The Playlist: What’s in the earbuds this week
BY THOMAS CONNER Pop Music Criticfirstname.lastname@example.org May 17, 2012 6:42PM
"Occupy This Album"
Updated: June 29, 2012 9:17AM
Various artists, “Occupy This Album” (Music for
An opus of 99 songs claiming to speak for the 99 percent and priced at $9.99, “Occupy This Album” is fortified with polemic and rhetoric in its titles alone: “Take a Stand,” “We Stand as One,” “Hell No (I’m Not Alright),” “We’re the 99,” “Fight the Good Fight,” “People Have the Power.” It’s not all bombast and barricades, though. As diverse as the movement itself, this four-CD set is a sprawling, sometimes silly and sometimes satisfying set that — while not offering much in the way of chart-topping, paradigm-shifting populism — at least offers up a few answers to those asking, “Where’s all the protest music?”
Meandering among reggae, country, hard rock, world music and the requisite acoustic guitars, “Occupy This Album” — cobbled together by Music for Occupy, a group claiming to be “in solidarity with Occupy Wall Street” — serves up a few hits and a lot of misses.
Many of the hits are in that traditional American protest vein, acoustic-based gems like the earnest but energetic opener “Something’s Got to Give” by Matt Pless. To really make a mark with didactic music, though, it helps to have a sense of humor, and two of the sharpest tacks in this shed are hammered home by Loudon Wainwright III, whose “The Panic Is On” rambles and hoots like the days when he was a genuine New Dylan, and the sweet-and-salty mix of Jill Sobule & John Doe, who gleefully sing about their new home together “Under the Bridge.” Showing a remarkable lack of humor, Jackson Browne states his case well in “Come On, Come On, Come On” but does so in a track that is musically dull, dull, dull; meanwhile, filmmaker Michael Moore delivers the most pious, prayerful and ridiculous version of “The Times They Are A-Changin’ ” you’ll ever hear. He sounds like a depressed Father Mulcahy of “MASH.”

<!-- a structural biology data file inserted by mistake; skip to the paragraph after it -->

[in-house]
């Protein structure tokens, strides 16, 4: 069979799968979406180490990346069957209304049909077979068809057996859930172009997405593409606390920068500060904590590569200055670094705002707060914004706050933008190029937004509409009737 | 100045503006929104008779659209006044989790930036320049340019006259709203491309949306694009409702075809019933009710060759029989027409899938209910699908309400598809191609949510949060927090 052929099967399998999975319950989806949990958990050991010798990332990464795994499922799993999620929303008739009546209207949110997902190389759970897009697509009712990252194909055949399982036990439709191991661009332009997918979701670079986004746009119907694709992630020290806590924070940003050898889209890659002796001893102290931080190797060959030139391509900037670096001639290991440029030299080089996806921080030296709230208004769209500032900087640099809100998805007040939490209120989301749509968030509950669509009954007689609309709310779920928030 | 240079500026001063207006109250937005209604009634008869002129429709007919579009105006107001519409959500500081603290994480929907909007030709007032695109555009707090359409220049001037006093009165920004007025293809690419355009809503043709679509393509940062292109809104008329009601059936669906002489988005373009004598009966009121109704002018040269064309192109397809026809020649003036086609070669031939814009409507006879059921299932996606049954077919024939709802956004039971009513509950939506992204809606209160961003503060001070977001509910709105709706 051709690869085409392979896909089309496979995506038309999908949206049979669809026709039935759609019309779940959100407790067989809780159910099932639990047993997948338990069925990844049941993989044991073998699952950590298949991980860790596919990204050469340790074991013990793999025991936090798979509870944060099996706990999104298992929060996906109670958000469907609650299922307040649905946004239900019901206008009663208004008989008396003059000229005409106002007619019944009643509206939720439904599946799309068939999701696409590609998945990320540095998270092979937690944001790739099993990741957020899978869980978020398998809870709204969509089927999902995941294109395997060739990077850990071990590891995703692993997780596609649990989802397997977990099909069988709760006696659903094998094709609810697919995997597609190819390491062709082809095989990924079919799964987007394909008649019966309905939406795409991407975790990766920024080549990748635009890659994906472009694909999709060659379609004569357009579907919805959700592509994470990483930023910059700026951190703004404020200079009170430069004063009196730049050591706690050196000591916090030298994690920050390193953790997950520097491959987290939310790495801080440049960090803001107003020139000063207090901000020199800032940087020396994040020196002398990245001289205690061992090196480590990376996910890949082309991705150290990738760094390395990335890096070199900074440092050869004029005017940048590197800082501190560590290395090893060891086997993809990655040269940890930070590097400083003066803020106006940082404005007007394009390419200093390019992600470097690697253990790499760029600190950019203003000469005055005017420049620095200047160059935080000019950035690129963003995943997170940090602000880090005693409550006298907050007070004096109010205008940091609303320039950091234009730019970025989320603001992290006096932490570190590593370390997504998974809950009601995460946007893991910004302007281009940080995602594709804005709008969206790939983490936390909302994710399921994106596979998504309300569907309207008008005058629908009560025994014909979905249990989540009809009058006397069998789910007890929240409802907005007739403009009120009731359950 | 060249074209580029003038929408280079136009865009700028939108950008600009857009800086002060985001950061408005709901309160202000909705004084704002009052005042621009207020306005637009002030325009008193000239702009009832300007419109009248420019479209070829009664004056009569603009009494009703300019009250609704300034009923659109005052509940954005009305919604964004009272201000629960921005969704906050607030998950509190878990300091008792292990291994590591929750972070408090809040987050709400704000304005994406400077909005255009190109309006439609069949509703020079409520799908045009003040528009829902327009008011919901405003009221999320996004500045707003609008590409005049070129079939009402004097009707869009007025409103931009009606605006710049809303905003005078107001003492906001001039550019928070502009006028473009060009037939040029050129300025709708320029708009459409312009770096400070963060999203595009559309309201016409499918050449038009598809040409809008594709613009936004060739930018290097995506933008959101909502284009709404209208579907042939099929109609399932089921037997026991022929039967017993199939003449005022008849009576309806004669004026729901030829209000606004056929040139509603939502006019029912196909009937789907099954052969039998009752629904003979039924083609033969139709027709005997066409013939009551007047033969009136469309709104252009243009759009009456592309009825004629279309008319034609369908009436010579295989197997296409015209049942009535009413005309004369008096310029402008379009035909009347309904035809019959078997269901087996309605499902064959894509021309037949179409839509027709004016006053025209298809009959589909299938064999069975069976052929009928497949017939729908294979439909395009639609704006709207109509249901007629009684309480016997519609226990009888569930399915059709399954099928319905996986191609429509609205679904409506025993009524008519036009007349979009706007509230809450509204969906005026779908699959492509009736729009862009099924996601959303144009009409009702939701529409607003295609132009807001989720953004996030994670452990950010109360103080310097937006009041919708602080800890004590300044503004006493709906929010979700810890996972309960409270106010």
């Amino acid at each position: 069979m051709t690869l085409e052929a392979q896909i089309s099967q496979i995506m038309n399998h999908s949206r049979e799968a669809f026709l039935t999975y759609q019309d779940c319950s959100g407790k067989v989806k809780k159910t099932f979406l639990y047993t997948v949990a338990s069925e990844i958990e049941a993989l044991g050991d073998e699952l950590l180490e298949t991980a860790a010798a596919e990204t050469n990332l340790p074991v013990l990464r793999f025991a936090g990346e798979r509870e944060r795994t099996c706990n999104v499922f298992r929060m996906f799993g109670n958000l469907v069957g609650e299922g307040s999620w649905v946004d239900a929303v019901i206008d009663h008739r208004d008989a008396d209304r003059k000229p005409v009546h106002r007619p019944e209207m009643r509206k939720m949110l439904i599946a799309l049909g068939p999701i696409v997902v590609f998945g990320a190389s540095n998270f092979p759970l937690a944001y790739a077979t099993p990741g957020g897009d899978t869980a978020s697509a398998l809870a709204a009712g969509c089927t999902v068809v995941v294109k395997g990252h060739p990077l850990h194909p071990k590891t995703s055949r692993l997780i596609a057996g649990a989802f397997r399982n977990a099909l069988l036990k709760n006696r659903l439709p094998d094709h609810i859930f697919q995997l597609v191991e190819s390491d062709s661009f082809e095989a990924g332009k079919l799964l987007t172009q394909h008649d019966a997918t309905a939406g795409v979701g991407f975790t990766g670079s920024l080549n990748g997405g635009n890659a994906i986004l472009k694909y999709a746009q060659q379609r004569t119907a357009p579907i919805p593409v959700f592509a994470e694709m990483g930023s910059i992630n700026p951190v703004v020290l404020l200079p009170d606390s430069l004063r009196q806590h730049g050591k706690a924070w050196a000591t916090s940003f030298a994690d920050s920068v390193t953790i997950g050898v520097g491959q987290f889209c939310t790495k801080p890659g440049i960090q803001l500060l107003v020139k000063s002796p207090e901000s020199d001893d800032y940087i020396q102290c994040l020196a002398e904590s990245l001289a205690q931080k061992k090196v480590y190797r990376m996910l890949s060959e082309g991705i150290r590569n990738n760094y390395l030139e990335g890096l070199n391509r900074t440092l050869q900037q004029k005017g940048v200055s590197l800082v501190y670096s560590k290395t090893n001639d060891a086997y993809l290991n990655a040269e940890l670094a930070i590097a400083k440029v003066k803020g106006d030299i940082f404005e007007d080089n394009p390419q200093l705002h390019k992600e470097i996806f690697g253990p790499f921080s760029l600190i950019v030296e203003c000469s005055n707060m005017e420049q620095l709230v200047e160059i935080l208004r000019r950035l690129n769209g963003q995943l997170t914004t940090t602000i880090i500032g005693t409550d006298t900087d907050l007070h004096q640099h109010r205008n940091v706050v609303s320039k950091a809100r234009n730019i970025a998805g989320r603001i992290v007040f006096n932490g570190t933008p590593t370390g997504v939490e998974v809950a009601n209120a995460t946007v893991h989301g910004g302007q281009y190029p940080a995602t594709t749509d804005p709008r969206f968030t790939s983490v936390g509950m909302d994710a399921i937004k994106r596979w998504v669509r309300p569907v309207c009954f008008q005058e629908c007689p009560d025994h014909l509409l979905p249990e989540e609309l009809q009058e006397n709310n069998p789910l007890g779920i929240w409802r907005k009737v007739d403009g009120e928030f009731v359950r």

Keepers include the Flying Lizards-esque spoken dissonance of Deborah Harry’s “Safety in Numbers,” Willie Nelson’s spaghetti-Western theme (“A Peaceful Solution”), the waste-no-time death metal assault of Danger Field’s “Staying Out and Calling In,” and “Occupie,” the far-out, Mose Allison jazz piano of the ever-iconoclastic David Amram (“It’s time to occupy more than your mind”).
Numerous tracks were rounded up from other projects for the occasion, such as last year’s Yoko Ono dance-music chart-topper, “Move On Fast,” or Lloyd Cole’s “The Young Idealists,” a fantastic song that seemed oddly topical on his “Antidepressant” (2006) album but slots snugly into the theme here.
In the end, it’s no “No Nukes,” and like Zuccotti Park in mid-December, it’s littered with a lot of garbage. But it does capture these first glimmers of what could develop into another wave of American musical protest, and it leaves us with just one remaining question: What, Tracy Chapman was unavailable?